Gov’t earmarks 200ha for Flower Park

In a bid to boost the floriculture industry, the government of Rwanda has set aside 200 hectares in the Eastern Province to demonstrate the viability of the flower business in the country.
Flower prices on the international market declined by 15 percent last year. (Net Photo)
Flower prices on the international market declined by 15 percent last year. (Net Photo)

In a bid to boost the floriculture industry, the government of Rwanda has set aside 200 hectares in the Eastern Province to demonstrate the viability of the flower business in the country.

The project is in advanced stages and 30 hectares have been identified as the pilot project to attract investors. The move is part of the government initiative to boost national horticulture exports. 

Ndambe Nzaramba, the Director General of Rwanda Horticulture Development Authority (RHODA) said the demonstration flower park will grow flowers for the local market.  

“The flower business is wanting and a lot has to be done in terms of technical and financial support to even supply the local market,” he said.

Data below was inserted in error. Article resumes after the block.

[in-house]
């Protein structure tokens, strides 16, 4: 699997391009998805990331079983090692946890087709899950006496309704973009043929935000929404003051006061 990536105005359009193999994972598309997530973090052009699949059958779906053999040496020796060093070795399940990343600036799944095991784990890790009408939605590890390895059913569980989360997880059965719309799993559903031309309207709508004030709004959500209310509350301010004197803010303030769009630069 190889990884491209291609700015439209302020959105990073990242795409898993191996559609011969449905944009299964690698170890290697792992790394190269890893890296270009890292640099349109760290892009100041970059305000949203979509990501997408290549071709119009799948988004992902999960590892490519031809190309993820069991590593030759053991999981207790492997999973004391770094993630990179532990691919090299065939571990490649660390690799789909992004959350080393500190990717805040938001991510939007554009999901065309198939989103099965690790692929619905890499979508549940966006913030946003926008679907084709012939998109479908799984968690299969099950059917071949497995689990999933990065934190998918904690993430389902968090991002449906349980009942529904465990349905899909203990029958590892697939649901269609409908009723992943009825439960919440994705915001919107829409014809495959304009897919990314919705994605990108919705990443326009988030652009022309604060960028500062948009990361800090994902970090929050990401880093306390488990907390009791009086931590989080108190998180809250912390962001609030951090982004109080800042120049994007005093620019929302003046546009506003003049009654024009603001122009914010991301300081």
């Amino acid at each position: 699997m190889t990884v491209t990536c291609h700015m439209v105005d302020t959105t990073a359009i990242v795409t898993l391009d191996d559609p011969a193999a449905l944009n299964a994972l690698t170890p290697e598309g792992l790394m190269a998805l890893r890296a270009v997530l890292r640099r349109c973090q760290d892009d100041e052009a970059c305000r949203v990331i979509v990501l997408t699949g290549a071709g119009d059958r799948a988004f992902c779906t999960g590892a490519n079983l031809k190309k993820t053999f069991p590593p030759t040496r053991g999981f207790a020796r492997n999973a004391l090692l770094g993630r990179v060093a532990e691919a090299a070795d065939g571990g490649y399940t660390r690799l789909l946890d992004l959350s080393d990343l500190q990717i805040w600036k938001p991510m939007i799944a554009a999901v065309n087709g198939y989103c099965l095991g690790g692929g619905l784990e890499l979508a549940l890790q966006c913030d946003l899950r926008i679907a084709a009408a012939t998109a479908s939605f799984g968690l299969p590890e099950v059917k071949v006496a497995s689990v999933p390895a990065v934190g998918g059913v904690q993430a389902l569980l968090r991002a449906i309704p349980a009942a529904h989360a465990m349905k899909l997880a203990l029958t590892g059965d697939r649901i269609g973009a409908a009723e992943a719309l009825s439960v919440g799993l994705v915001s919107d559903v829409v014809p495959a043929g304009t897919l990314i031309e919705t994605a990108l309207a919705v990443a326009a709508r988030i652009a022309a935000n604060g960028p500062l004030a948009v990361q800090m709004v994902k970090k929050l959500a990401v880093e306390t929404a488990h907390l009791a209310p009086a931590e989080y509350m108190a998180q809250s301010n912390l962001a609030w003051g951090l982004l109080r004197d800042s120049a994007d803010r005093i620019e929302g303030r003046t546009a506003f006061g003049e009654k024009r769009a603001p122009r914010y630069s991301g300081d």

The park will be equipped with infrastructure like water, electricity and few green houses to showcase its commercial potential. 

According to Nzaramba, the land has been surveyed and that they are currently conducting property evaluation and expropriation that is likely to cost Rw200 million. 

Last year, government did not register any flower revenues because of the decline in the international flower market that was affected by the global financial downturn. 

Flower prices on the international market declined by 15 percent and the local flower company suspended its exports to the European markets. The company plans to resume business soon. 

Nzaramba, said that in a recent meeting with different stakeholders in the horticulture industry they discussed how the business community can utilize the cold room. 

Rwanda Flora and East African Growers, the main local exporting company promised to resume horticulture exports that had been suspended due to global the financial crisis.

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